William Henderson v. State of Indiana (NFP)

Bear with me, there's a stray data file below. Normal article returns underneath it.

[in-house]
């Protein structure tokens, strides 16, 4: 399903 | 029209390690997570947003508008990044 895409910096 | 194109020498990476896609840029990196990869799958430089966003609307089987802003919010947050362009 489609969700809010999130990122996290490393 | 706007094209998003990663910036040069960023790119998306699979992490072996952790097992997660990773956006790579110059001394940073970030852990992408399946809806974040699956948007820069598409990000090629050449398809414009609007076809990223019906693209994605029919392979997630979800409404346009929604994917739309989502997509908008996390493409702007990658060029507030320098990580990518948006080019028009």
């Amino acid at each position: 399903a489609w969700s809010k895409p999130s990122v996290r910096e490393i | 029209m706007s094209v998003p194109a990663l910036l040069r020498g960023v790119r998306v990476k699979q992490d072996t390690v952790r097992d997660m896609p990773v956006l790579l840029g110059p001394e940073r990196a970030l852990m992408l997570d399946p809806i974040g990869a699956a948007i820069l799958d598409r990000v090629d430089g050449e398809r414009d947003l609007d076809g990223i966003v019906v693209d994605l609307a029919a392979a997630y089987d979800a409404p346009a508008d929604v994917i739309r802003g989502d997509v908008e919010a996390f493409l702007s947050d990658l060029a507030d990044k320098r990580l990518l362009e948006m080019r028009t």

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Pursuant to Ind. Appellate Rule 65(D), this Memorandum Decision shall not be regarded as precedent or cited before any court except for the purpose of establishing the defense of res judicata, collateral estoppel, or the law of the case. FILED Sep 03 2008, 9:20 am CLERK of the supreme court, court of appeals and tax court ATTORNEY FOR APPELLANT: ATTORNEYS FOR APPELLEE: LEANNA WEISSMANN Lawrenceburg, Indiana STEVE CARTER Attorney General of Indiana ZACHARY J. STOCK Deputy Attorney General Indianapolis, Indiana IN THE COURT OF APPEALS OF INDIANA WILLIAM HENDERSON, Appellant-Defendant, vs. STATE OF INDIANA, Appellee-Plaintiff. ) ) ) ) ) ) ) ) ) No. 15A01-0711-CR-496 APPEAL FROM DEARBORN CIRCUIT COURT The Honorable James Humphrey, Judge Cause No.15C01-0604-MR-1 September 3, 2008 MEMORANDUM DECISION - NOT FOR PUBLICATION ROBB, Judge Case Summary and Issues Following a jury trial, William Henderson appeals his conviction of murder and his sixty-five-year sentence, raising three issues, which we restate as four: 1) whether the admission of photographs of the victim constituted fundamental error; 2) whether the trial court abused its discretion in refusing to instruct the jury on the lesser included offense of voluntary manslaughter; 3) whether the trial court abused its discretion in finding the aggravating and mitigating circumstances; and 4) whether his sentence is inappropriate. Concluding the admission of the photographs did not amount to fundamental error, the trial court acted within its discretion in refusing to instruct the jury on voluntary manslaughter, the trial court acted within its discretion in finding the aggravating and mitigating circumstances, and the sentence is not inappropriate, we affirm. Facts and Procedural History Sometime during April 2005, Melissa Henderson, William s wife, began having an affair with James McCracken. About a week before her death, Melissa told William that she wanted a divorce and that she didn t love him and that she d found someone else. Tr. at 923. William pushed Melissa and hit her in the leg. At some point after this argument, William became suspicious that McCracken was this someone else. On Wednesday, June 15, William sent McCracken a text message and left him three voice messages, indicating his desire to speak with McCracken. Also on Wednesday, William told Melissa that he knew of McCracken, and another physical altercation took place during which William pushed Melissa up against a wall. 2 On Thursday, William borrowed a truck from Paul Hizer in order to follow Melissa. William took his friend, Darin Laird, along with him on this trip. Melissa went to work a little before midnight on Thursday, and worked until around 8:00 a.m. on Friday. She went to breakfast with some co-workers and returned home around 9:00 a.m. William was supposed to return the truck Friday morning, but called Hizer and told him he was traveling to Kentucky to investigate potential bids on some work projects. While in Kentucky, William fainted while attempting to rent a campsite and was taken to the hospital. After being discharged from the hospital, William drove back home and returned the truck on Friday evening. On his way back from Kentucky, William called Laird, who had previously asked William to help him move some boxes and do some work on Laird s new residence. After dropping the truck off, William picked up Laird, and the two went to William and Melissa s house. William and Laird found Melissa dead in the bedroom. It was later determined that she died of asphyxia due to strangulation. Police recovered a broken fingernail from the scene. DNA analysis revealed the presence of the DNA belonging to William and another anonymous person. The police initially investigated McCracken and William s uncle, Leland, as possible suspects, but eventually concentrated on William as inconsistencies in his story began to appear. Specifically, William at times denied knowing of Melissa s affair, and the police discovered that William had not been in Kentucky to bid on a job, as he had told officers. 3 The State ordered a second autopsy, which was conducted on March 10, 2006. Dr. Dean Hawley performed this autopsy and determined that Melissa died from strangulation. On April 26, 2006, the State charged William with murder, a felony. A jury trial began on July 30, 2007. At trial, the State introduced numerous photographs of Melissa s body as it was discovered at the murder scene, at the funeral home, and during the two autopsies. William s counsel did not object to the introduction of nearly all of these photographs. The State also introduced evidence that, after Melissa s death, William began giving his two children approximately $100 per week and asked them not to tell investigating officers about the arguments he had with Melissa before her death. William took the stand and testified that he had not killed his wife and that they had not fought the morning of her death. At the close of evidence, William tendered instructions on the lesser-included offense of voluntary manslaughter and the definition of the term sudden heat. The State objected, and the trial court rejected the instruction. On August 15, 2007, the jury found William guilty of murder. On September 15, 2007, the trial court held a sentencing hearing. At this hearing, William took the stand and admitted to lying at his trial. He stated: I ve been living with a burden for two years. I lied in Court. I m not lying today. On June 17, 2005, I d like to get the record straight. I did leave my house that morning at 9:30, and I did return to my house at approximately, probably 10:30 that morning that Friday morning. Me and Melissa got into an argument and I don t know exactly what happened. The next thing I know, I came out of it, and I was lying on top of her with my arm around her. I don t know exactly what I did but I did lie. I don t know. Actually, I don t know what I did. I can t explain it. I don t know. I just want the truth to get out. It was an accident. I never deliberately meant to do it. 4 Tr. at 1827. The trial court sentenced William to the statutory maximum sentence of sixty-five years. William now appeals. Discussion and Decision I. Admission of Photographs A. Standard of Review The admission of photographic evidence is within the sound discretion of the trial court. Helsley v. State, 809 N.E.2d 292, 296 (Ind. 2004). Therefore, we will review the admission of photographs only for an abuse of discretion. Id. We will find that the trial court abused its discretion where the decision is clearly against the logic and effect of the facts and circumstances. Smith v. State, 754 N.E.2d 502, 504 (Ind. 2001). In this case, William recognizes that he did not object to the admission of the bulk of the photographs at trial. Failure to object to the admission of evidence at trial normally results in wavier and precludes appellate review unless its admission constitutes fundamental error. Cutter v. State, 725 N.E.2d 401, 406 (Ind. 2000). The fundamental error exception to waiver is extremely narrow. Glotzbach v. State, 783 N.E.2d 1221, 1225-26 (Ind. Ct. App. 2003). We will find fundamental error only when there has been a blatant violation of basic principles that denies a defendant fundamental due process. Goodwin v. State, 783 N.E.2d 686, 687 (Ind. 2003) (quoting Wilson v. State, 514 N.E.2d 282, 284 (Ind. 1987)). The error must be so prejudicial to the rights of the defendant as to make a fair trial impossible. Wiley v. State, 712 N.E.2d 434, 444-45 (Ind. 1999). 5 B. Admission of the Photographs 1. Crime Scene Photographs The State admitted eleven photographs taken at the scene of the crime. Photographs of a crime scene are generally admissible because they are competent and relevant aids by which a jury can orient itself to best understand the evidence presented. Underwood v. State, 535 N.E.2d 507, 516 (Ind. 1989), cert. denied, 493 U.S. 900 (1989). These photographs not only gave the jury a sense of the location of the crime, they also served to corroborate and illustrate Laird s testimony regarding the discovery of the body and the testimony of various other witnesses who described the crime scene and Melissa s injuries. See Phillips v. State, 550 N.E.2d 1290, 1299 (Ind. 1990) (noting that photographs demonstrated an officer s testimony of the appearance of the victim at the crime scene); Hoemig v. State, 522 N.E.2d 392, 399-400 (Ind. Ct. App. 1988) (concluding photographs of the crime scene were admissible and relevant to [the police officer s] testimony, where the officer used the photographs to help illustrate his testimony and show where the victim was located ); cf. Underwood, 535 N.E.2d at 51617 ( [P]hotographs showing the victim in his or her natural state following death and before the body has been altered by an autopsy are relevant and admissible. ). We recognize that some of these pictures may not be pleasant to view. However, none are particularly gruesome for a murder, e.g., Robinson v. State, 693 N.E.2d 548, 553 (Ind. 1998) (admitted pictures of a body partially eaten by animals); Light v. State, 547 N.E.2d 1073, 1080 (Ind. 1989) (admitted pictures of a nude, charred, and partially decomposed body), and all are relevant to the facts and circumstances of Melissa s death, 6 see Perigo v. State, 541 N.E.2d 936, 939 (Ind. 1989) ( These photographs are indeed revolting, but the purpose of relevant evidence is to prove, however slightly, the material issues. ). The photographs admissibility is not affected by either the fact that William did not dispute that Melissa was strangled to death or that other evidence established her cause of death. See Kubsch v. State, 784 N.E.2d 905, 923 (Ind. 2003) ( Photographs depicting the victim s injuries or demonstrating a witness testimony are generally relevant therefore admissible and will not be rejected merely because they are gruesome or cumulative. ); Morris v. State, 263 Ind. 370, 375, 332 N.E.2d 90, 93 (1975) ( These pictures and slides, although repetitious, were admissible for the purpose of elucidating and explaining the oral testimony of [a witness]. ); cf. Perigo, 541 N.E.2d at 940 ( [A]n adversary s offer to stipulate does not bear on admissibility. ). We conclude the crime scene photographs were not inadmissible. Even if the prejudicial nature of these photographs did outweigh their probative value, we would not find that their admission rose to the level of fundamental error. 2. Funeral Home Photographs In regard to the pictures of Melissa taken at the funeral home, we recognize the limited relevancy of these photographs. See Morris, 263 Ind. at 375, 332 N.E.2d at 93 (describing post-autopsy photographs taken at a funeral home as irrelevant graphic portrayals (quoting Warrenburg v. State, 260 Ind. 572, 574 298 N.E.2d 434, 436 (1974)). Still, these photographs were not completely irrelevant, as they were used to show Melissa s injuries and were referenced by crime scene investigator Ed Lewis when 7 he explained how he determined the cause of death and collected evidence. Even if the admission of these photographs was error, we find nothing in these photographs that renders William s trial fundamentally unfair. See id. ( [W]e feel that the oral testimony was sufficient to render the error harmless. ); see also Carpenter v. State, 400 So.2d 417, 422 (Ala. Ct. App. 1981) (concluding the trial court properly admitted pictures of the victim s body at the funeral home), writ denied; Simon v. State, 324 S.E.2d 455, 456 (Ga. 1985) (concluding pictures of the victim s body at the funeral home were admissible and relevant to the issue of identification of the victim ); People v. Adams, 224 N.E.2d 252, 255 (Ill. 1967) (finding no error in the admission of photographs of the victim s body after it was treated at the funeral home); Elmore v. Commonwealth, 520 S.W.2d 328, 332 (Ky. 1975) (finding no prejudice to the defendant in the admission of photographs of the victim s body taken at a funeral home); Williams v. State, 749 So.2d 159, 162-63 (Miss. Ct. App. 1999) (finding no error in the admission of a picture of the victim s body at the funeral home); State v. Logan, 473 P.2d 833, 840 (Mont. 1970) (finding nothing objectionable in the admission of three photographs of the victim s body on a slab at the funeral home); Garcia v. State, 455 S.W.2d 271, 272 (Tex. Cr. App. 1970) (finding no reversible error based on admission of photographs of victim s body taken at funeral home). 3. Autopsy Photographs In regard to the autopsy photographs, we recognize that autopsy photographs are generally inadmissible if they show the body in an altered condition. Allen v. State, 686 N.E.2d 760, 776 (Ind. 1997), cert. denied, 525 U.S. 1073 (1999); see also Helsley, 809 8 N.E.2d at 296 (recognizing that autopsy photographs are generally inadmissible after the pathologist has mutilated or altered the body); Wiley, 712 N.E.2d at 444 n.6. As our supreme court observed over twenty-five years ago, Such a display may impute the handiwork of the physician to the accused assailant and thereby render the defendant responsible in the minds of the jurors for the cuts, incisions, and indignity of an autopsy. Loy v. State, 436 N.E.2d 1125, 1128 (Ind. 1982). Even if these photographs were inadmissible, 1 we conclude that their erroneous admission did not rise to the lofty standard of fundamental error. See Wiley, 712 N.E.2d at 445; Allen, 686 N.E.2d at 776 (holding the erroneous admission of an autopsy photograph was harmless in view of the overwhelming evidence properly admitted to prove the cause of death ); cf. Cutter, 725 N.E.2d at 406 (concluding the admission of an autopsy photograph that was necessary to show the jury [the victim s] largely internal injury was neither error nor fundamental error); Corbett v. State, 764 N.E.2d 622, 628 (Ind. 2002) ( We find it highly improbable that the six erroneously admitted [autopsy] photographs influenced the jury from believing the defendant s highly improbable version of events. ); Custis v. State, 793 N.E.2d 1220, 1227 (Ind. Ct. App. 2003) (concluding the erroneous admission of an autopsy photograph was harmless error), trans. denied. II. Jury Instructions Voluntary manslaughter is a lesser-included offense to murder. Watts v. State, 885 N.E.2d 1228, 1232 (Ind. 2008). The only distinguishing element is that voluntary 1 The State argues that the autopsy photographs were admissible because they served to illustrate the testimony of several witnesses. Because we conclude any error did not rise to the level of fundamental error, we need not decide whether the photographs were indeed admissible. 9 manslaughter includes the mitigating factor of sudden heat. Wilson v. State, 697 N.E.2d 466, 474 (Ind. 1998). An instruction on voluntary manslaughter is supported if there exists evidence of sufficient provocation to induce passion that renders a reasonable person incapable of cool reflection. Dearman v. State, 743 N.E.2d 757, 760 (Ind. 2001). If [a]ny appreciable evidence of sudden heat exists in the record, a trial court should instruct the jury on involuntary manslaughter. Id. In rejecting William s tendered instructions relating to voluntary manslaughter, the trial court stated: I m denying it based upon my review of the record and I believe it is consistent with the argument made by the State, that there is an absence of evidence to support the giving of this instruction. There is no evidence . . . of any type of dispute occurring in close proximity to the death of Ms. Henderson. Defendant s own testimony is that he did not commit this act, that there was no dispute or fight or argument that day. . . . Any evidence presented regarding any conflicts or even possibly events which would trigger sudden heat appear, from the record, to have occurred some period of days before her death. Tr. at 1758. In situations where the trial court rejects a tendered instruction on voluntary manslaughter based on a lack of evidence of sudden heat, we review the trial court s decision for an abuse of discretion. Washington v. State, 808 N.E.2d 617, 626 (Ind. 2004). In arguing that sufficient evidence existed to support the giving of the instructions, Henderson points to the evidence establishing that he learned of Melissa s marital infidelities roughly one week before he killed her and the evidence of his actions throughout that week following Melissa, calling McCracken, calling McCracken s son to tell him that his father was having an affair, and participating in two physical 10 altercations with Melissa. We conclude this evidence is insufficient to support instructions on voluntary manslaughter. Defendants accused of killing their cheating spouses or their spouses partners often raise the defense of sudden heat, and we recognize that under some circumstances, the discovery of [sexual infidelity] can support a claim of provocation. Perigo, 541 N.E.2d at 941 (Dickson, J., concurring and dissenting); see also Griffin v. State, 644 N.E.2d 561, 563 (Ind. 1994) (concluding the evidence that the victim told the defendant of her affair, told him to move his things out of their residence, pointed a gun at him, and then insisted that she and the defendant have sex supported an instruction on voluntary manslaughter), overruled on other grounds, Watts, 885 N.E.2d 1228. 2 However, the mere fact that a spouse was having an affair does not in itself constitute sufficient evidence to support an instruction on voluntary manslaughter. As our supreme court stated more than a century ago, If upon first discovering [a wife s] infidelity [a husband] slays her, then, possibly, the killing might be reduced to manslaughter, but it is nothing less than murder, when after ample time for passion to subside, he deliberately kills her. Henning v. State, 106 Ind. 386, 401, 6 N.E. 803, 813 (1886). We recognize that evidence indicates that William was angry that his wife was having an affair. However, [a]nger standing alone is not sufficient to support an instruction on sudden heat. Wilson, 697 N.E.2d at 474. Instead, there must be evidence that the defendant was in such a state of terror or rage that he was rendered incapable of 2 In Griffin, our supreme court stated that it is not error to give an instruction on voluntary manslaughter in the absence of evidence of sudden heat, and stated that when the question to instruct on a lesser included offense is a close one, it is prudent for the trial court to give the instruction and avoid the risk of the expense and delay involved in retrial. 644 N.E.2d at 563. Watts held that it is reversible error to instruct the jury on voluntary manslaughter when there is no evidence of sudden heat. 885 N.E.2d at 1233. 11 cool reflection. Dearman, 743 N.E.2d at 762. Moreover, there must be evidence that the defendant was in such a state at the time he committed the killing. See Collins v. State, 873 N.E.2d 149, 160 (Ind. Ct. App. 2007), trans. denied. In this case, we are convinced that the record shows a degree of deliberation and cool reflection inconsistent with sudden heat. Washington, 808 N.E.2d at 626 (concluding the trial court acted within its discretion in refusing an instruction on sudden heat where, after seeing the victim with another man, the defendant obtained a weapon, laid in wait for her, and attacked her several hours later). William learned of Melissa s affair several days before killing her. See Wilson, 697 N.E.2d at 474 (noting that the defendant saw his wife with her boyfriend several hours before the murder). He fought with her on two occasions prior to the killing, followed her, contacted the other participant in the affair, and attempted to establish an alibi. He also affirmatively testified that he did not kill Melissa and denied arguing with her on the day of her death. 3 Cf. Underwood, 535 N.E.2d at 120 (recognizing that the defendant s entire defense was inconsistent with one of sudden heat). Although the record demonstrates that William was angry about Melissa s infidelity, this evidence is insufficient to support an instruction on sudden heat. See Wilson, 697 N.E.2d at 474; Horan v. State, 682 N.E.2d 502, 507 (Ind. 1997) (concluding that where the defendant argued with the victim about his affair with the defendant s wife, and then traveled with the defendant around town drinking before beating him, leaving the scene, and then returning to continue the beating, the defendant had ample time for cool reflection between the initial argument 3 We do not mean to imply that a defendant must choose a single defense at trial or that defenses must be entirely consistent. See Griffin, 644 N.E.2d at 563 ( The trial court is not limited to considering only one defense offered by defendant when the instruction is requested. ). 12 and the first beating ); cf. Ford v. State, 704 N.E.2d 457, 460 (Ind. 1998) (describing evidence that husband discovered his wife s affair three days prior to the killing, took a pistol with him on the day of the killing, and shot his wife at close range substantial . . . evidence that [husband] was not acting under the influence of sudden heat ). As William fails to point to any evidence indicating that he was acting under sudden heat when he killed Melissa, we conclude the trial court acted within its discretion in refusing to give William s tendered instructions. III. Sentencing In its Pronouncement of Sentence, the trial court made the following statements: The Court considers aggravating factors: 1. The Court considers the manner in which this homicide was committed to be an aggravating circumstance. In particular, the Court considers and finds that the Defendant planned to commit the murder of Melissa Henderson. The Court considers the fact that the Defendant followed and stalked the victim for a period of days prior to the murder and furthermore the Court finds that the evidence shows that the Defendant was planning an alibi the morning of the murder by lying about going to a job in Kentucky. . . . The Court also considers particularly significant and aggravating the manner of Mrs. Henderson s death which took place over a period of four (4) minutes in which her face was rammed into the mattress and significant pressure applied to her neck. This manner of strangulation would have caused her for those final minutes of her life to feel that she was drowning. . . . 2. The Court also considers that the factors cited above indicate that the Defendant was lying in wait for the victim. . . . 3. The Court also considers as an aggravating circumstance the Defendant s complete disregard for the Court and jury based on his blatant and self admitted lies to law enforcement, the jury, and to the Court. . . . The defendant has further victimized his children by lying to them and attempting to use them to his advantage. . . . The Court considers Defendant s newest testimony at the sentencing hearing to be completely unworthy of belief in that he suggests that there was an argument and that the next thing he knew he woke up with his arms around her neck and that this was an accident. The Court finds that strangling a person for four (4) minutes is not and could never be considered an accident. The Defendant is 13 attempting to insult the intelligence of the Court as he did the jury by presenting this testimony. The Court considers the Defendant s series of lies upon lies to be a significant aggravating factor which indicates further dangerousness to his family and the community. A person who raises their [sic] right hand and takes an oath and who then openly commits perjury before a court and jury is a dangerous person. 4. The Court further considers as an aggravating circumstance the fact that Defendant has expressed no remorse for the killing of his wife. 5. The Court also considers the effect on his children as an aggravating circumstance. The Court finds that Defendant has shown a willingness to manipulate his children for his own benefit. . . . The Court further finds that this attempted manipulation of his own children indicates his future dangerousness to the community. 6. The Court further considers on the issue of future dangerousness the fact that the Defendant had apparently planned to kill his wife on a previous occasion upon suspicion of an affair. He was apparently talked out of the murder by another person. Testimony indicated that he was dressed in camouflage and armed. The Court also considers mitigating factors: 1. The Court considers the fact that the Defendant has no prior criminal history. . . . The Court however does not give significant weight to this mitigating circumstance [because] . . . Defendant had contemplated murdering his wife on a previous occasion and also because of his lies which indicate significant future dangerousness. 2. The Court has also considered whether Defendant acted under strong provocation, however, the Court does not find[] this to be a mitigating factor based upon the fact Defendant appears to have planned his wife s murder, planned an alibi and blatantly lied to law enforcement, to the jury and to the Court. . . . In some circumstances, an affair by victim could be considered provocation, but not under the circumstances presented in this case. 3. The Court has also considered evidence presented that the Defendant held a position of authority with his company; the Court does not consider this to be a significant mitigating factor. . . . 4. The Court . . . places no weight on [the fact that Defendant is now the only surviving parent of two (2) children] based upon Defendant s actions in attempting to have his children lie for him. . . . Appellant s App. at 418-20. William contests the trial court s finding of these factors and the appropriateness of his sixty-five-year sentence. 14 A. Trial Court s Finding of Aggravating and Mitigating Circumstances 1. Standard of Review A trial court may impose any legal sentence regardless of the presence or absence of aggravating circumstances or mitigating circumstances. Ind. Code § 35-38-1-7.1(d). However, a trial court is still required to issue a sentencing statement when sentencing a defendant for a felony. Anglemyer v. State, 868 N.E.2d 482, 490 (Ind. 2007), clarified on reh g, 875 N.E.2d 218. If the recitation includes a finding of aggravating or mitigating circumstances, then the statement must identify all significant mitigating and aggravating circumstances and explain why each circumstance has been determined to be mitigating or aggravating. Id. The trial court may abuse its discretion if it omits reasons that are clearly supported by the record and advanced for consideration, or the reasons given are improper as a matter of law. Id. at 490-91. We will conclude the trial court has abused its discretion if the decision is clearly against the logic and effect of the facts and circumstances before the court, or the reasonable, probable, and actual deductions to be drawn therefrom. Hollin v. State, 877 N.E.2d 462, 464 (Ind. 2007) (quoting K.S. v. State, 849 N.E.2d 538, 544 (Ind. 2006)). 2. Nature of the Crime William argues that the trial court improperly found the nature of Melissa s death to be an aggravating circumstance. Specifically, he argues this consideration was improper as [b]y its very nature, Murder is the type of crime involving killing another person. Appellant s Br. at 32. 15 We recognize that circumstances that comprise the very essence of a crime cannot properly serve as aggravating circumstances. See Johnson v. State, 687 N.E.2d 345, 347 (Ind. 1997). However, the particularized individual circumstances may be considered as a separate aggravating factor. Williams v. State, 619 N.E.2d 569, 573 (Ind. 1993); see also Ousley v. State, 807 N.E.2d 758, 760, 765 (Ind. Ct. App. 2004) (recognizing that the trial court may consider the nature and circumstances of a crime when sentencing a defendant). Here, the trial court discussed at length why it felt the nature and circumstances of William s offense were particularly egregious. As the trial court explained why it found William s offense particularly aggravating, it did not abuse its discretion in finding that nature and circumstances of the offense as an aggravating circumstance. See McElroy v. State, 865 N.E.2d 584, 590 (Ind. 2007); Vasquez v. State, 762 N.E.2d 92, 98 (Ind. 2001) ( The trial court s decision that the nature and circumstances of the crime were particularly brutal was within its discretion. ). 3. Remorse William also seems to challenge the trial court s finding that he did not express remorse, and argues that his remorse should be considered as a mitigating circumstance. A defendant s lack of remorse can constitute an aggravating circumstance. Veal v. State, 784 N.E.2d 490, 494 (Ind. 2003). We grant trial courts broad discretion in evaluating the sincerity of a defendant s remorse. See Corralez v. State, 815 N.E.2d 1023, 1025 (Ind. Ct. App. 2004). At the sentencing hearing, William clearly failed to take full responsibility for his actions and instead deflected blame. See Rogers v. State, 878 N.E.2d 269, 273 (Ind. Ct. App. 2007) (deferring to the trial court s conclusion that 16 the defendant s comments [indicating his belief that his actions did not constitute murder] demonstrated a lack of remorse ), trans. denied. We conclude the trial court did not abuse its discretion in finding William s lack of remorse to be an aggravating circumstance and declining to find it as a mitigating circumstance. See Gale v. State, 882 N.E.2d 808, 819 (Ind. Ct. App. 2008). B. Appropriateness of William s Sentence 4 1. Standard of Review Although a trial court may have acted within its lawful discretion in determining a sentence, Article VII, Sections 4 and 6 of the Indiana Constitution authorize independent appellate review and revision of a sentence imposed by the trial court. Anglemyer, 868 N.E.2d at 491 (quoting Childress v. State, 848 N.E.2d 1073, 1080 (Ind. 2006)). When reviewing a sentence imposed by the trial court, we may revise a sentence authorized by statute if, after due consideration of the trial court s decision, the Court finds that the sentence is inappropriate in light of the nature of the offense and the character of the offender. Ind. Appellate Rule 7(B). We have authority to revise sentences when certain broad conditions are satisfied. Neale v. State, 826 N.E.2d 635, 639 (Ind. 2005). When determining whether a sentence is inappropriate, we recognize that the advisory sentence is the starting point the Legislature has selected as an appropriate sentence for the crime committed. Weiss v. State, 848 N.E.2d 1070, 1072 (Ind. 2006). We must examine both the nature of the offense and the defendant s 4 William makes a passing reference to the Indiana Constitution s provision stating, The penal code shall be founded on the principles of reformation, and not of vindictive justice. Ind. Const. Art. 1, § 18. However, this section applies only to the penal code as a whole, not to individual sentences. Henson v. State, 707 N.E.2d 792, 796 (Ind. 1999). Therefore, particularized, individual applications are not reviewable under Article I, Section 18 because Section 18 applies to the penal code as a whole and does not protect fact-specific challenges. Ratliff v. Cohn, 693 N.E.2d 530, 542 (Ind. 1998) (emphasis in original). 17 character. See Payton v. State, 818 N.E.2d 493, 498 (Ind. Ct. App. 2004), trans. denied. When conducting this inquiry, we may look to any factors appearing in the record. Roney v. State, 872 N.E.2d 192, 206 (Ind. Ct. App. 2007), trans. denied. The burden is on the defendant to demonstrate that his sentence is inappropriate. Childress, 848 N.E.2d at 1080. 2. Nature of the Offense and Character of the Offender Here, the trial court sentenced William to sixty-five years, the maximum sentence for murder. 5 Ind. Code § 35-50-2-3 (indicating that murder has an advisory sentence of fifty-five years, a minimum sentence of forty-five years, and a maximum sentence of sixty-five years). The maximum possible sentences are generally most appropriate for the worst offenders. Reid v. State, 876 N.E.2d 1114, 1116 (Ind. 2007). This rule, however, is not a guideline to determine whether a worse offender could be imagined. Buchanan v. State, 767 N.E.2d 967, 973 (Ind. 2002). In regard to the nature of the offense, William killed his wife and the mother of his two children. His offense has obviously caused his daughters significant emotional distress. See Bacher v. State, 686 N.E.2d 791, 801 (Ind. 1997) (holding that impact on a victim s family is a proper aggravating circumstance if the impact is more substantial than that typically associated with the offense and the defendant could foresee this impact); cf. McElroy, 865 N.E.2d at 590 (recognizing that the trial court did not abuse 5 Of course, murder is also punishable by death or a life sentence without parole. See Ind. Code § 35-50-29. However, before the trial court may impose either of these sentences, the State must prove at least one statutory aggravating circumstance and the trier of fact must find that the aggravating circumstance or circumstances outweigh any mitigating circumstances. See id. The State did not proceed against William under this statute. Therefore, although one charged with murder could face a maximum sentence of death, in regard to William, the maximum sentence was sixty-five years. 18 its discretion in weighing the impact upon the victims and their families as part of the nature and circumstances of the offense ). We also recognize, as did the trial court, that although all murders result in death, the brutal nature of William s killing renders his offense particularly egregious. See Spinks v. State, 437 N.E.2d 963, 968 (Ind. 1982) ( The record reflects that [the defendant] strangled the victim in a most brutal and vicious way. ), disapproved of on other grounds, McCraney v. State, 447 N.E.2d 589 (Ind. 1983). This brutal nature supports a conclusion that the trial court s sentence is not inappropriate. See Hightower v. State, 422 N.E.2d 1194, 1197 (Ind. 1981) (affirming a sentence above the presumptive based on the aggravating circumstance that the crime was particularly and exceptionally brutal in its nature ); Roney, 872 N.E.2d at 207 (noting the brutal nature of the offense in concluding a maximum sentence for murder was not inappropriate); Ousley, 807 N.E.2d at 765 (holding that a sentence for murder ten years above the presumptive was appropriate based on the circumstances under which the defendant killed his wife); In regard to William s character, we note that despite the tremendous harm he caused to his daughters and Melissa s family and friends, the trial court found him to be utterly unremorseful. Although at the sentencing hearing he admitted to killing Melissa, he did not take responsibility for his actions, and instead claimed he did not know what happened, and denied or failed to own up to exploiting his daughters in his attempts to escape detection. See McElroy, 865 N.E.2d at 592 (affirming maximum sentence for reckless homicide and noting that although the defendant apologized to the victims, he deflected blame for the incident); Reyes v. State, 848 N.E.2d 1081, 1083 (Ind. 2006) 19 (considering the defendant s dishonest character in concluding that his sentence was not inappropriate). William points to his service as a volunteer firefighter, testimony indicating his good nature and willingness to help others, appellant s br. at 33, and that he cooperated with authorities during the investigation. Although we recognize that some of these factors 6 may comment favorably on William s character, an even stronger indication of his character is the nature of the offense. See McElroy, 865 N.E.2d at 592 (recognizing that the nature and circumstances of an offense may by themselves outweigh multiple mitigating circumstances ). William not only took the life of his wife and children s mother, he took substantial steps to avoid apprehension, even instructing his daughters to lie to the police, and has yet to show remorse for his actions. These circumstances going to the nature of the offense clearly and significantly outweigh any mitigating impact of the above circumstances pointed to by William. We recognize that William has no criminal history. By identifying the lack of criminal history as a statutory mitigating circumstance, see Ind. Code § 35-38-17.1(b)(6), our legislature appropriately encourages leniency toward defendants who have not previously been through the criminal justice system. Biehl v. State, 738 N.E.2d 337, 339 (Ind. Ct. App. 2000), trans. denied. Appellate courts have often reduced sentences where a defendant has no criminal history. E.g., Sherwood v. State, 749 N.E.2d 36, 40 (Ind. 2001). However, a lack of criminal history does not inherently render inappropriate a maximum sentence for murder. See Bunch v. State, 697 N.E.2d 1255, 1258 (Ind. 1998) 6 We seriously question whether William can be said to have cooperated with authorities. Although he appeared at interviews and signed a consent form allowing for a second autopsy, he repeatedly lied to police and instructed his daughters to lie to police regarding the fights he had with Melissa. 20 (affirming maximum sentence for murder where defendant had no criminal history); Kutscheid v. State, 592 N.E.2d 1235, 1243 (Ind. 1992) (affirming maximum sentence for murder despite defendant s lack of criminal history); cf. McElroy, 865 N.E.2d at 592 (recognizing that lack of criminal history [does not] automatically outweigh [] any valid aggravating circumstance (quoting McCarthy v. State, 749 N.E.2d 528, 539 (Ind. 2001))). We also note that the trial court explained it did not give William s lack of criminal history significant weight because he had previously planned to kill Melissa. We agree that this circumstance, William s lack of remorse, and his efforts to escape detection reduce the positive effect that William s lack of criminal history has on his character. See Magers v. State, 621 N.E.2d 323, 324 (Ind. 1993) (concluding that the trial court did not err in declining to find the defendant s lack of criminal history as a mitigating circumstance where the defendant had threatened to kill people in the past and showed no remorse for his crime). We conclude that despite William s lack of criminal history, he has failed to persuade this court that his maximum sentence for the murder of his wife is inappropriate. Cf. Cherrone v. State, 726 N.E.2d 251, 256 (Ind. 2000) (reversing maximum and consecutive sentences for murder and attempted robbery as manifestly unreasonable based on the defendant s lack of criminal history and youthful age (16), but ordering maximum concurrent sentences, noting the severe and disturbing nature of the offense ); Thacker v. State, 709 N.E.2d 3, 9-10 (Ind. 1999) (affirming 175-year sentence for murder, conspiracy to commit murder, and burglary, all connected to a single death, 21 despite the defendant s lack of criminal history, where the aggravating circumstances identified by the trial court all went to the nature of the offense). Conclusion We conclude the admission of the photographs did not amount to fundamental error. We also conclude the trial court acted within its discretion in refusing to instruct the jury on voluntary manslaughter. Finally we conclude the trial court acted within its discretion in finding the aggravating and mitigating circumstances and that the sixty-fiveyear sentence is not inappropriate. Affirmed. BAKER, C.J., and RILEY, J., concur. 22